Interview: Dec 7th, 2000

    CNN Interview (Verbatim)

    Michele Dula Baum

    Sense of community

    Many fans say they enjoy the sense of community they find in online forums devoted to the series. And while they trade theories about what may happen to whom, or make suggestions of which actors and actresses they'd like to see in a movie, such forums are hardly restricted to book talk. They're often places to flirt and try on new personalities.

    Ultimately, they're places to connect.

    "Think of it as a sports bar," suggested Bill Garrett, a computer engineer in his late 20s who constructed a "Wheel of Time" Web site in the mid-1990s, which he has since archived and largely abandoned. "When the game's on TV, pretty much everybody watches it, but when the game fades they turn to talking with one another about their families, their jobs (and) the political scene."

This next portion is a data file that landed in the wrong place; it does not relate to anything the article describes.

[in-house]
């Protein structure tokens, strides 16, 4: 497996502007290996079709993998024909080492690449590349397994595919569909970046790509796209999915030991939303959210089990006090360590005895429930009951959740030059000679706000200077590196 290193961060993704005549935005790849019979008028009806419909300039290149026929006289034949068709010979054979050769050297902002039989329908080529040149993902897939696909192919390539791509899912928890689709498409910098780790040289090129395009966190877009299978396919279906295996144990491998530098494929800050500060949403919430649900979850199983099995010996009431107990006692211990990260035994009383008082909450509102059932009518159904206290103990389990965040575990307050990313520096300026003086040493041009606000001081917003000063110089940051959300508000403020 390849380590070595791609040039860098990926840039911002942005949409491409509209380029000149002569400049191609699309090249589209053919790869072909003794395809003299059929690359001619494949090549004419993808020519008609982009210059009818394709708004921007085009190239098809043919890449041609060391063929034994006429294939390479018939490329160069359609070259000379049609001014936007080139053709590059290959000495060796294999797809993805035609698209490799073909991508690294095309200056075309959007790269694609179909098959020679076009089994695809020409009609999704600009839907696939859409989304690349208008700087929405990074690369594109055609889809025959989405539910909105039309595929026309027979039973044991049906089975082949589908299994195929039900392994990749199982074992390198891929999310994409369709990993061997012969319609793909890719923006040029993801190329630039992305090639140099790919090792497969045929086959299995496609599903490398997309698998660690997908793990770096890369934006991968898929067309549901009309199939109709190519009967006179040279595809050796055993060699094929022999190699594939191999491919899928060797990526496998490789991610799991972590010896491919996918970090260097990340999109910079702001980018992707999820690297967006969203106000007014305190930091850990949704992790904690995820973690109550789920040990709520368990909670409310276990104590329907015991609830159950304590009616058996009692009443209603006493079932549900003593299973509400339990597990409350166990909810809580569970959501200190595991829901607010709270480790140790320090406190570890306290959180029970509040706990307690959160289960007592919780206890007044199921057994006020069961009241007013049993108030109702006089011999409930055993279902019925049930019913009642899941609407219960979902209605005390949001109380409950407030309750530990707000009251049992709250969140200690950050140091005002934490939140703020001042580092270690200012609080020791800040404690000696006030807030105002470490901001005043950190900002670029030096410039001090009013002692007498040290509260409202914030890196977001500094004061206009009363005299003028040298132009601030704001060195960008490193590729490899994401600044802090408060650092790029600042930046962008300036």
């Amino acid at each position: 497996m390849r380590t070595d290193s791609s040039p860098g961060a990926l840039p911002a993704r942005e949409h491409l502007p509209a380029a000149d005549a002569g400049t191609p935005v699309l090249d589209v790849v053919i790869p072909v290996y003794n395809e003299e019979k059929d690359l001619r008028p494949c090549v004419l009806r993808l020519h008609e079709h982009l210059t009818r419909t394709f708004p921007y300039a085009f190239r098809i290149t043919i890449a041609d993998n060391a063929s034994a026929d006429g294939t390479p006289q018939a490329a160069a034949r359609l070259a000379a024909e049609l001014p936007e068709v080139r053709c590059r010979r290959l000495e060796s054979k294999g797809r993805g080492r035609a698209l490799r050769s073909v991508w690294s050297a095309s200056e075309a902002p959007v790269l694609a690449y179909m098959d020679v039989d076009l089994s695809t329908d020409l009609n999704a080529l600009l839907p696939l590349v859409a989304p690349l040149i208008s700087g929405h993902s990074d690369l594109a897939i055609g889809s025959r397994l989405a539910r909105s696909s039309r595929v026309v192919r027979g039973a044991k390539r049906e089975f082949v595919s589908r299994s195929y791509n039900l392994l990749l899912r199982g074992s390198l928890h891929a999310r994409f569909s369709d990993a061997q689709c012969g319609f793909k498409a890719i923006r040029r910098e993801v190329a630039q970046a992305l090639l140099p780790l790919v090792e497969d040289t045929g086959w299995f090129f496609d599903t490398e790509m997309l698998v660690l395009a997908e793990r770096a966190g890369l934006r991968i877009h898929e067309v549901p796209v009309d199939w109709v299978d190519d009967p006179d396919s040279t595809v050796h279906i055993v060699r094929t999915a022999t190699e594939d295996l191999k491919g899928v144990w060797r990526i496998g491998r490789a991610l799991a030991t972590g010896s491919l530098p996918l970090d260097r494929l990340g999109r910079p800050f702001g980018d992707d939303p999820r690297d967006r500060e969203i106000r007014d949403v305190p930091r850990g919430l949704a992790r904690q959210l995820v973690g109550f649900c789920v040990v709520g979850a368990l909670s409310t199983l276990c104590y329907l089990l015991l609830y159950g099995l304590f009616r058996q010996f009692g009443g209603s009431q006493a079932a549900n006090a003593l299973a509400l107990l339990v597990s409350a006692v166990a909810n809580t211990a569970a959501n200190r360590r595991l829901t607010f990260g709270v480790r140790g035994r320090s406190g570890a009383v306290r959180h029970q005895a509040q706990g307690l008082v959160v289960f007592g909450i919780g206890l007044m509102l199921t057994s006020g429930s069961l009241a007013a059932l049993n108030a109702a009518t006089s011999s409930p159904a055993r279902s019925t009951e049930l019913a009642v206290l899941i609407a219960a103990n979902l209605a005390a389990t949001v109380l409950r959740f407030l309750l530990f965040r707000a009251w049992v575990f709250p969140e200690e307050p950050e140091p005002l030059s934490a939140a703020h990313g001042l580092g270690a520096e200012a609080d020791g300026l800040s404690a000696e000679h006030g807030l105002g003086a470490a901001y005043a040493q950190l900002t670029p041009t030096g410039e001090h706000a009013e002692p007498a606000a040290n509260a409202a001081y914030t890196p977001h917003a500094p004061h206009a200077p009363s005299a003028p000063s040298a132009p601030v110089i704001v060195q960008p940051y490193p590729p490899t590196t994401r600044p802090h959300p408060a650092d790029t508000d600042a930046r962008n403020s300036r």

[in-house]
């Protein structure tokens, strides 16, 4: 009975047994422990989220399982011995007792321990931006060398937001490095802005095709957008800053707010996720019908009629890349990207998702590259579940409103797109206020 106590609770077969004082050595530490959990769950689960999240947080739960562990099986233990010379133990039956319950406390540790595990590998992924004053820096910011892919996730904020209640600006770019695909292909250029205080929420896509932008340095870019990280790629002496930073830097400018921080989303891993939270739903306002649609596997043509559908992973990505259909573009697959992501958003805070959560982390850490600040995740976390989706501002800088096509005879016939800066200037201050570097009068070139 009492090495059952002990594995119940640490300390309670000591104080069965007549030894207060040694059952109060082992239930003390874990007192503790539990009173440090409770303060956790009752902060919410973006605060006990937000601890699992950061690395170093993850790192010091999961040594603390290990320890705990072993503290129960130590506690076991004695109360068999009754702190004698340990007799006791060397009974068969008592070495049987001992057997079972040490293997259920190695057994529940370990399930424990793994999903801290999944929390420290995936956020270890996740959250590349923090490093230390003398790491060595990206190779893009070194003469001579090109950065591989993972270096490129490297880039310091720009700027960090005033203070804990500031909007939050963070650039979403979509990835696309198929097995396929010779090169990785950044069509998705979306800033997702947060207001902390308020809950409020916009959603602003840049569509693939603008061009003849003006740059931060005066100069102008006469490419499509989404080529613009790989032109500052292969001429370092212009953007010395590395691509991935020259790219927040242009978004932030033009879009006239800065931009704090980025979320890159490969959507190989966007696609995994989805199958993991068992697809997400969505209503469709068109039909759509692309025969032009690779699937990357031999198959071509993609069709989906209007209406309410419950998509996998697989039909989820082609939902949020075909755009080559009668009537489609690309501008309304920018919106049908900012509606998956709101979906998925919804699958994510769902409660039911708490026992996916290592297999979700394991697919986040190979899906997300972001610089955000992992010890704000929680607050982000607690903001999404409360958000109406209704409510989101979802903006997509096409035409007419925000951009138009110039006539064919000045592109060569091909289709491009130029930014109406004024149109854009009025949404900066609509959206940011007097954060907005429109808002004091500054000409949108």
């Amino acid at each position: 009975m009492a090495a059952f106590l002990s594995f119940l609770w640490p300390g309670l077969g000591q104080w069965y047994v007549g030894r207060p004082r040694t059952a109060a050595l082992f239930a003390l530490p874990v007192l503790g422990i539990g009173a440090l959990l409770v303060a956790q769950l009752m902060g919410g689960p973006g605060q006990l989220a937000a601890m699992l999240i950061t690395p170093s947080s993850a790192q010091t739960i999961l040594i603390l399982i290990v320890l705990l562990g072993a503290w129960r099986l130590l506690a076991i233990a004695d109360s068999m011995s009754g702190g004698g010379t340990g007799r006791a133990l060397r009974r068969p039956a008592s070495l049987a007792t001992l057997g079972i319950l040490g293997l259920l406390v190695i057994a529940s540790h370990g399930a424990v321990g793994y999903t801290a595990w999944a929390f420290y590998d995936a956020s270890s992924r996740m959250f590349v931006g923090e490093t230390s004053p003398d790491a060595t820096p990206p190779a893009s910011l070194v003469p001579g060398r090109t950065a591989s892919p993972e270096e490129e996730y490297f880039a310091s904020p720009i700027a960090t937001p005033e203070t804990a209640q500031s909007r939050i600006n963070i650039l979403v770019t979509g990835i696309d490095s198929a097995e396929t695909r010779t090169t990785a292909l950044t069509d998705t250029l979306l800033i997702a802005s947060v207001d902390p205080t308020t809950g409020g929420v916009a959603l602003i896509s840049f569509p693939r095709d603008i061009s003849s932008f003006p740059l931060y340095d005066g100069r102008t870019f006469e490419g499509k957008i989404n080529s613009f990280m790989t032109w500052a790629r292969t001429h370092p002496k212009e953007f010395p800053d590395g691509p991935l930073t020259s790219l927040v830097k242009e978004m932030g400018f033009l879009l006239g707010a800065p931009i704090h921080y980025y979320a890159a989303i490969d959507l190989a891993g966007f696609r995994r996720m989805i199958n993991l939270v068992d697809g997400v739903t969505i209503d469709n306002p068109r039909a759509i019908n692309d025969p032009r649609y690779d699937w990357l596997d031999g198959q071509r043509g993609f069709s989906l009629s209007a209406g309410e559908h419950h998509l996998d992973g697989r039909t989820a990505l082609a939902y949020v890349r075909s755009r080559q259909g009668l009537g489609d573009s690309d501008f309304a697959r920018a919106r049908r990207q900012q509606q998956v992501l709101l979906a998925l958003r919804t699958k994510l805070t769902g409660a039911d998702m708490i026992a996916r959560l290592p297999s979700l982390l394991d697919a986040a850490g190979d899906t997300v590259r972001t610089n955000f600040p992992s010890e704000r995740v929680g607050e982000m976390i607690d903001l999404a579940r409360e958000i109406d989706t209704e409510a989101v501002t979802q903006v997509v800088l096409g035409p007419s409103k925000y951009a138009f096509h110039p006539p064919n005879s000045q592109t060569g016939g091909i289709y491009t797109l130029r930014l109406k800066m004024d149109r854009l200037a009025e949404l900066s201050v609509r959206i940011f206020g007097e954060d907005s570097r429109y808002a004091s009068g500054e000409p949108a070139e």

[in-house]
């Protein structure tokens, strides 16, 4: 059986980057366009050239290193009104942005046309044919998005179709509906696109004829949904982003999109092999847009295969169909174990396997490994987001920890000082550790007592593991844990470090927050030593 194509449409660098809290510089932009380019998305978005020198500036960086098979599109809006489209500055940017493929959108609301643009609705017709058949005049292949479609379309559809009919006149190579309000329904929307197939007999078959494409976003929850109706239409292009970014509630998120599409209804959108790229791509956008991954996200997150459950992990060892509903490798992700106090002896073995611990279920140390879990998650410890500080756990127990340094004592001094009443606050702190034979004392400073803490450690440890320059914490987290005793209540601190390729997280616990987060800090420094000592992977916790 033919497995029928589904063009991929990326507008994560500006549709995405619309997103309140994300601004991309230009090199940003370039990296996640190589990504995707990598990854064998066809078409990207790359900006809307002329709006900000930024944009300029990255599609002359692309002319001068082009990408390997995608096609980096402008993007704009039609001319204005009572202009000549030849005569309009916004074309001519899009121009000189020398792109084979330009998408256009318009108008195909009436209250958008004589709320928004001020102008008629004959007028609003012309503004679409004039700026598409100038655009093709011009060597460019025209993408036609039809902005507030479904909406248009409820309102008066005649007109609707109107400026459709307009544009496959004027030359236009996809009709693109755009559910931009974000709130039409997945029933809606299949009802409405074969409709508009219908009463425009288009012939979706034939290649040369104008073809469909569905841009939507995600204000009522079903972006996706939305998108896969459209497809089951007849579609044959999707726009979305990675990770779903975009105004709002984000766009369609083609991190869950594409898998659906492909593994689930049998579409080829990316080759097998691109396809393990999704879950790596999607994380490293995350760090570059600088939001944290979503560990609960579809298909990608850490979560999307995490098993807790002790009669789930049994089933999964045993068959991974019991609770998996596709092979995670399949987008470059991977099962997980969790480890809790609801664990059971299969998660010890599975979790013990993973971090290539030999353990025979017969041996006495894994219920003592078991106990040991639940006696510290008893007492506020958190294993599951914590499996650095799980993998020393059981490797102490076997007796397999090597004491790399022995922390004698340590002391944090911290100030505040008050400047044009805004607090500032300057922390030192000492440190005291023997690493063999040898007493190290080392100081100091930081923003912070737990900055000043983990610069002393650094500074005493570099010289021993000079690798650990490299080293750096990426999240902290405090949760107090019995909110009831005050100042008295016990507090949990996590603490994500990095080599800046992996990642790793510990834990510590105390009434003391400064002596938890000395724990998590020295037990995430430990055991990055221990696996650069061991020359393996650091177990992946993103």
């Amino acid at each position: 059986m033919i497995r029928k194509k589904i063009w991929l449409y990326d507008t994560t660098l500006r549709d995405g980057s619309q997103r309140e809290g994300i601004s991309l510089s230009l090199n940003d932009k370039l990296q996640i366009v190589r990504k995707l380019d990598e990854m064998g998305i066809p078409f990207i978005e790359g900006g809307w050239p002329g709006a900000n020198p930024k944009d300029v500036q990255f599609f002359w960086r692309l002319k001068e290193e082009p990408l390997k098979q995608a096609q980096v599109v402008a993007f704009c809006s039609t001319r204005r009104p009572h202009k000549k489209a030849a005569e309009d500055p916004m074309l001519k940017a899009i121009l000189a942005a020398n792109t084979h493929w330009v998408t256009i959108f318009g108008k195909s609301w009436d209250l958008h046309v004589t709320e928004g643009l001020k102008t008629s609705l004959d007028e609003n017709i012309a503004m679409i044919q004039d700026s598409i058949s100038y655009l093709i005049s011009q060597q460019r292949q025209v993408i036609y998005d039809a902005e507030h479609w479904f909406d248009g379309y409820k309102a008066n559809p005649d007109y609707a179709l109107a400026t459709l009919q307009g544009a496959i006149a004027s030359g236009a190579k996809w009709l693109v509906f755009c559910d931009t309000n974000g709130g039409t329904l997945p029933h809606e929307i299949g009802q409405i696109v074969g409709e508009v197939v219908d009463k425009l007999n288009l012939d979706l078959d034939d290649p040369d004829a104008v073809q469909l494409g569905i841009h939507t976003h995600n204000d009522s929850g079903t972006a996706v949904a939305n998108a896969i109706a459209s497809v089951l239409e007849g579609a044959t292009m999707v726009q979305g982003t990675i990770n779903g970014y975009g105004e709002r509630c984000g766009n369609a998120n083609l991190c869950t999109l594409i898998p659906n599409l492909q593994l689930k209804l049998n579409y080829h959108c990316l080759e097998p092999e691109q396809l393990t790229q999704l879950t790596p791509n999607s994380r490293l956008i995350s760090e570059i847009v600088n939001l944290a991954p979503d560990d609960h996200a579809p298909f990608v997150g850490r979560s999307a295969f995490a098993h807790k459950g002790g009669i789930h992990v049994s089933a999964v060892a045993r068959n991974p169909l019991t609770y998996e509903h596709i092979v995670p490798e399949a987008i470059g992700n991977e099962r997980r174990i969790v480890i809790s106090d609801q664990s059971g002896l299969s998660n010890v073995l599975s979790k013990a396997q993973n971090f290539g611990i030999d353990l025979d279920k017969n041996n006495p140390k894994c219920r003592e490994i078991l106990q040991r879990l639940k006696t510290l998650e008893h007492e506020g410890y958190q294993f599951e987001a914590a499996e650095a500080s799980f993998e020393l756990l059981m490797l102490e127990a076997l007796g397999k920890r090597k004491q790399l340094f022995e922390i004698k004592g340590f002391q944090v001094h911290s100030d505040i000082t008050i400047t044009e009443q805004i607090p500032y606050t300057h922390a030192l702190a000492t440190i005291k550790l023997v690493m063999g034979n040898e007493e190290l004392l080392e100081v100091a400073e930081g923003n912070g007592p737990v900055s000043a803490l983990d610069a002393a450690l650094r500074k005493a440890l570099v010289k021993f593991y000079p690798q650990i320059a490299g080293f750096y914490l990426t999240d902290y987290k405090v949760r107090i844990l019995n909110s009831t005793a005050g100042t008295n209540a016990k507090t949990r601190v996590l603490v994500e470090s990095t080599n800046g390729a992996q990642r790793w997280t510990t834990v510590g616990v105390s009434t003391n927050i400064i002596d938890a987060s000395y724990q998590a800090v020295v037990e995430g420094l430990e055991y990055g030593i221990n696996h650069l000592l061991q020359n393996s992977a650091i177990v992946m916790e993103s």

Garrett met his girlfriend through fandom, and others have made lasting ties, meeting at events across the globe. Still others have crossed the line from enjoyment to obsession.

    Robert Jordan

    "There are people who want me to teach them how to channel," said Jordan. He also remembers a medical student from Malaysia who asked to become his "spiritual disciple"—an opportunity Jordan declined.

    "I'm not a guru or a sage. I'm a storyteller. The only times I get disturbed is when I find people who seem to be taking this too seriously," he said.

    "I just wanted to write books I wanted to write," continued Jordan. "There's no writer who has not had enough ego to hope something he or she wrote would be seized on by the public—that something they write will last beyond them. But hoping and expecting are two different things. Expecting would be beyond ego."

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  • 38